“Rumor has it, honey,” Maggie continued, confidingly troubled. “That Rita and David had a stormy exchange before the accident occurred; Rita was in such turmoil that she failed to stop at that fateful corner.”
After a pause so brief, it was blasphemous, Lea shot back, “When’s the funeral?”
Struck dumb, Maggie gasped, and it was a while before she could find her voice.
At the onset of Lea fast-forwarding her life, she stunned even herself. ’How quickly I fell into such a
cowardly mode of behavior. If Josh would have been nearby, I would not have so quickly buried painful
incidents as I did. Rushing forward, I refused to look back. Versus Josh: he rages or rejoices at anything even remotely affecting him. Just being with my impetuous brother would have forced me to do likewise.’
But Lea was traveling solo then. And by herself, she mapped out routes for her solitary odyssey into music. Her travels began on an irrevocable night in a coffeehouse in downtown Sandusky.
Bruised black and blue and limping, David was first in Lea’s trinity of goodbyes. What he told Lea held her in a state of disbelief, so profound that it stopped the currents of time. Abruptly, time came to a screeching halt. Time grabbed Lea, and together, time and Lea headed off in new directions.
Next, it was Josh who stomped into the coffeehouse. Through the haze of her shock, Lea saw him with bloody arms and eyes swollen shut. Killy was last. Disheveled, with buttons ripped from his torn shirt, Killy seemed the last soldier in a decisive battle, as he tried, without success, to subdue an enraged Josh, and simultaneously comfort Lea.
And though paralyzed with shock and stilted with grief, somehow Lea managed to force from her mouth a half-sung, half-spoken song.
After Maggie hung up, Lea tumbled from her trance-like state into the mystifying present. She then canceled a weekend engagement at the Holiday Lodge. ‘I gotta’ go; for Josh’s sake, I’ll go. But what will I say to Josh, to David? It will be so hard to see their pain. David lost not only his wife, but a child, too. And no matter how Rita captured David, she should not have died at twenty-one. All she did was want David when he was with me: a love triangle, as common as breathing. And though David was all and everything to me, he was to Rita, much more; he was the father of her, well, their child.’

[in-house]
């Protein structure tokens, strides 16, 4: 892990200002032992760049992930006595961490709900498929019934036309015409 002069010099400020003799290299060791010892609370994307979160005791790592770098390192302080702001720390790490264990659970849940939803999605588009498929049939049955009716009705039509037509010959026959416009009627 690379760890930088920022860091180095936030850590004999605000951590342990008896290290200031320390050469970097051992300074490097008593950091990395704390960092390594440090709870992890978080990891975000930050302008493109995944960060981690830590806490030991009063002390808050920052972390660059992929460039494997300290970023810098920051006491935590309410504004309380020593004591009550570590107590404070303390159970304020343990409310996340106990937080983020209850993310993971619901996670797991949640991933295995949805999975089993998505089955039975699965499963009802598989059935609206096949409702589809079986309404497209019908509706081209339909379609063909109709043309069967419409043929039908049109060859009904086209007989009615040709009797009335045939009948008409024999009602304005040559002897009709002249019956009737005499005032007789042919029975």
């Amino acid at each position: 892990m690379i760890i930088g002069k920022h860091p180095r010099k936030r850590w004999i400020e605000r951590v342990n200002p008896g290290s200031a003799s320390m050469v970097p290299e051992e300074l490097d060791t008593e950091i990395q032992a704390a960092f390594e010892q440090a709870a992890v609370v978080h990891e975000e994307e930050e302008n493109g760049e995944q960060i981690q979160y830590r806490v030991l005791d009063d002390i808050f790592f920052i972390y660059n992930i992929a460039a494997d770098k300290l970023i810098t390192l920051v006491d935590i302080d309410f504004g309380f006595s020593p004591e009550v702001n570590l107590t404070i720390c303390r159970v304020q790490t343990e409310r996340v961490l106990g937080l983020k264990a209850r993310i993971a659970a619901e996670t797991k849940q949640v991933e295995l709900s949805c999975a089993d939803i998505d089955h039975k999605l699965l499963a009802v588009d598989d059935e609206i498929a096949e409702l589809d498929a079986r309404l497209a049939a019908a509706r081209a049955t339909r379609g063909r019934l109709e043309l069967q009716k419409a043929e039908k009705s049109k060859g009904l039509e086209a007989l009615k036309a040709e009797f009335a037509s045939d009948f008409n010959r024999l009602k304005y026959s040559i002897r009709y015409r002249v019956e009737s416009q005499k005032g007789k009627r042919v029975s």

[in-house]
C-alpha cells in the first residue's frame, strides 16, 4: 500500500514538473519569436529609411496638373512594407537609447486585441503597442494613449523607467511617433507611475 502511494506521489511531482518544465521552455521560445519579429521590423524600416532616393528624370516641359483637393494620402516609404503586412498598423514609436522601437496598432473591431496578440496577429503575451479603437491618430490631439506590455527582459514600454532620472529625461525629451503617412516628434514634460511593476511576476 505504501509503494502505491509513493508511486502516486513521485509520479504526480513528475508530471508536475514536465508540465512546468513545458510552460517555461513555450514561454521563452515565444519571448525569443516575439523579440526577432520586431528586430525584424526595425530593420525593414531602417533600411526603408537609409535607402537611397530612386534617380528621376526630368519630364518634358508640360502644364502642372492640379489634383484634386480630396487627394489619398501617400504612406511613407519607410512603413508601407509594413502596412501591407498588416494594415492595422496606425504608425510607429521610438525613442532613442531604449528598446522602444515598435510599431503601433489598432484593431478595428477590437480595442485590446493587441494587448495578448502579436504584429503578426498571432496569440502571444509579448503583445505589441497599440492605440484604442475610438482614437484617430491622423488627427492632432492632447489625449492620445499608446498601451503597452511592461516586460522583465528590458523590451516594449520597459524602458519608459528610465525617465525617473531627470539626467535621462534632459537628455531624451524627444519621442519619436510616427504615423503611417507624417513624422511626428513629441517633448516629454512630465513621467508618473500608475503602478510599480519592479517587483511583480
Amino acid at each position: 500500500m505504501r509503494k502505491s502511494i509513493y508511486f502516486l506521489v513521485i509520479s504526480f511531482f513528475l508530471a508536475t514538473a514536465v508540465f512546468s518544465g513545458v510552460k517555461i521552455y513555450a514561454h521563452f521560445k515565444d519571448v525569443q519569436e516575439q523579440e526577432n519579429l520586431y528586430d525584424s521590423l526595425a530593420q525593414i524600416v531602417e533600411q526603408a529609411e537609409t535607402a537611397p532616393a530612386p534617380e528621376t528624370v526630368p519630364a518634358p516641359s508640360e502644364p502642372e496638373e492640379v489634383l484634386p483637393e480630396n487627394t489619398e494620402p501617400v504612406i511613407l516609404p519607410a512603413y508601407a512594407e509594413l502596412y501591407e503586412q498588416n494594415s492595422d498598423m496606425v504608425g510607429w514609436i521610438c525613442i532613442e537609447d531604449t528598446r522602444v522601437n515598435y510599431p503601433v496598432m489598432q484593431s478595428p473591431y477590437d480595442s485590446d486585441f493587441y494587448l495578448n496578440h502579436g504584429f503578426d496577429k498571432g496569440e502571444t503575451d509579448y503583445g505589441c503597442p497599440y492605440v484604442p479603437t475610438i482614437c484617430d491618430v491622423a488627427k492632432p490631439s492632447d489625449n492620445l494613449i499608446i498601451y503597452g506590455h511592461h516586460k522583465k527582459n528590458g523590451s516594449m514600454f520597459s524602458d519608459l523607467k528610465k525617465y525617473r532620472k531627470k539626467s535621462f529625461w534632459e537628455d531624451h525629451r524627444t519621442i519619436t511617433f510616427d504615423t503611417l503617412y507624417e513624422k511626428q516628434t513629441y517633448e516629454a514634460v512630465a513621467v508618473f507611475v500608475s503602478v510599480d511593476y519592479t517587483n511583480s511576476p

A spark of hope flashed for Lea, ‘maybe, hopefully, Killy will show up. I do so hope he’ll come; he’ll help to bring us together.’
But while packing, Lea kept pausing to stand paralyzed. ‘Rita being gone forever: impossible! I figured that Rita would and could defy anything in her path. She always did: me, Josh, David’s reluctance, and surely untimely death.’
Thus and so, Lea became acquainted with fate. When they shook hands, fate informed her that they’d be keeping in touch.
‘No, no: go away and never come back.’
But fate smiled knowingly, most evilly, and Lea knew he’d be back.
‘Never, ever again will I assume that I can get chummy with fate: that crack of doom. Fate, now there’s a fearsome creature: fangs and talons hidden until it jumps out at us from nowhere. Fate: it cuts us down without the first clue.’
Meanwhile, Old Thomas summoned Killy, his son, back from Florida. Killy, in the minors at the time, was pitching with a whirlwind arm, and flying on a hope that when spring rolled around, he’d be signed up as relief pitcher for the Tribe. From the Indians farm in Florida, Killy flew into Cleveland: reluctantly, however. Killy dreaded situations he couldn’t nudge with an irreverent phrase or two. Then, too, Killy knew Josh would be on a downer: down too low to catch up on news of friends and acquaintances, and too low to plan for their futures. But Killy could not imagine that Josh would be so despondent that he couldn’t even meet him at the airport. Instead, Lea did before she and Killy swung by to pick up Josh from Maggie’s diner: Four Horses. From the diner, the three of them drove directly to the wake, with Josh and Lea hoping that Killy would link them to David.
‘We feel so fragmented, and after all of those years of being as connected as hearts to bodies: but why?’ Lea wondered.
Later, she deducted that it was Rita who separated them even as once she connected them. A powerful force, Rita!
At the time that the Kennedys’ and Killy arrived at the funeral home, the line to pay respects